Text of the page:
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Old 02-01-2004, 08:23 PM   #4
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Quote:
Originally Posted by Jim W
Basically you are permitted to save 13% of your gross annual income, or $22 000 a year. The incentive is tax return. At the end of the taxation year, you claim your RRSP and the government gives you 30% on your contribution. At the end of it all you can put yourself on a Retirement payment plan. Then they tax you like its salary...and theres the rub.

Jim,

That'* not quite how it works...close though. You may contribute up 18% of your earned income up to a maximum of $14,500 for 2003 and $15,500 for 2004. Contributions serve to lower your taxable income therefore your rebate, if any, will depend on your tax rate and has the most impact on the highest marginal tax rate that kicks in at income of about $60,000.

When you withdraw the money it will be tax as income. By then, assumably, you would have lower income levels and needs. At the age of 69, at the latest, you must covert any RRSPs into a RRIF (Registerred Retire Income Fund), or similar depending on where you live. In a RRIF you must withdraw money every year starting at around 7.38% and rising until age 90, thereafter you must withdraw at least 20% per year until the account is depleted.

RRSPs and Roth IRAs and the like are great vehicles for retirement planning. You defer taxation while investing in a tax sheltered plan...it'* hard to go wrong.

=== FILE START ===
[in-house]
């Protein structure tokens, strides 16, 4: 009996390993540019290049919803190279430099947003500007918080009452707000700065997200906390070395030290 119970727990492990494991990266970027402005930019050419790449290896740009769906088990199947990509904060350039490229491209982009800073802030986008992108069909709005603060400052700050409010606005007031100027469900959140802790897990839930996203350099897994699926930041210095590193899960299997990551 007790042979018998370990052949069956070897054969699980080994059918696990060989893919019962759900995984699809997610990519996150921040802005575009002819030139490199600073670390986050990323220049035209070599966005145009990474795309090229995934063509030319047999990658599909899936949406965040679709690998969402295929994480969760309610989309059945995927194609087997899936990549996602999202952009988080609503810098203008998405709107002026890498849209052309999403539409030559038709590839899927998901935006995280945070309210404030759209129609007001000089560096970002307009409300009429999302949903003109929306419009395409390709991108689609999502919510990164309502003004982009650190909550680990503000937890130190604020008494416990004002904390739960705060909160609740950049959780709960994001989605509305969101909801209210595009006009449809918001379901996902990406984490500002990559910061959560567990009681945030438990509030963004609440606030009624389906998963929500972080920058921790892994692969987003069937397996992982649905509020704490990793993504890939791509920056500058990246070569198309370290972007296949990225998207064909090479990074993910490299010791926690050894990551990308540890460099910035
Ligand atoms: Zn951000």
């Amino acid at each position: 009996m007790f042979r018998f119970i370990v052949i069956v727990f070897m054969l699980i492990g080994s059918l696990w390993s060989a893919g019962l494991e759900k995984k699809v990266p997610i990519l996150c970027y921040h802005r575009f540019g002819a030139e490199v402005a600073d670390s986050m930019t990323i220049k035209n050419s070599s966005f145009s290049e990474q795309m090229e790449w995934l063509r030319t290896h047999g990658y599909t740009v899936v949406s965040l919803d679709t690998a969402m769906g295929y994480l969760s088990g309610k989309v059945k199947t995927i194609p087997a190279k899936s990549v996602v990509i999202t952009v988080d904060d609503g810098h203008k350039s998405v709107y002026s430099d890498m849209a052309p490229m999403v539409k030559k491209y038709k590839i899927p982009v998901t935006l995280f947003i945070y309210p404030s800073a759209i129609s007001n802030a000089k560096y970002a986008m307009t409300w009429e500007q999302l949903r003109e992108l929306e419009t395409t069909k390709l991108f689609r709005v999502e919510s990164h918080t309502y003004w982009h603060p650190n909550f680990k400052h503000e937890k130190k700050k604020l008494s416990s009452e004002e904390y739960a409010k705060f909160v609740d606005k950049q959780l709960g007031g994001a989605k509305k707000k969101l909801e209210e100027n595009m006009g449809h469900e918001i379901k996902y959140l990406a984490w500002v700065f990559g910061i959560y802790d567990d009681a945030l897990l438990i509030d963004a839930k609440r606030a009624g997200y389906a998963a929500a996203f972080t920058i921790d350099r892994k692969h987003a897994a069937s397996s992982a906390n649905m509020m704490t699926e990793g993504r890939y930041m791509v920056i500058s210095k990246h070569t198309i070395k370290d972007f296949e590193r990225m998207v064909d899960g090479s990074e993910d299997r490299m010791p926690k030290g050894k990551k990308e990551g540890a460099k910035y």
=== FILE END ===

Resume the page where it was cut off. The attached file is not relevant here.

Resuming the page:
Be careful though when making return calculations based on the past. After all, you don't drive forward while looking in the rearview mirror to figure out which way to go next!!

Cheers...and happy savings
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Old 02-02-2004, 12:19 AM   #5
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I got the principal right anyway....$24 600 in an RSP at 24 isn't to bad
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Old 02-02-2004, 12:34 AM   #6
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I got 20% of my anual gross going into a 401k as of this year. I also get company match to a certain point. So far I have $16,051.31 in my 401k. Not too bad for 26 years old. I just started to really contribute anything within the last 18 months. A "best case scenario" put me at around $7,000,000 at the peak of the account. Gotta love that!
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Old 02-02-2004, 12:52 AM   #7
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savings? whats that...
29, and my wife and I own our house appraised value of 200,000cdn. I want to build a very large house, and garage, and work shop with a 12ft celling on an acredge, and the wife wants to move into the wealthy area of town and have me margage payments, and only have a little winnie backyard I'm starting to think either way my retirement fund will be my parents inheritence(if they dont blow it all) and there house just outside of the canadain rockies.
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Old 02-07-2004, 05:14 PM   #8
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SWEET!

We just had our first offsite all company meeting (since the merger a couple years ago) and they had a little surprise for us. They announced that they were going to add some extra money to our retirement funds since we did so well as a company last year.

I just went online and checked it out. I had an extra $1700+ deposited in my 401K from the company. Now I got just shy of $20,000 in my 401K and it'* growing decently now. Not a bad start for 26 years old if you ask me.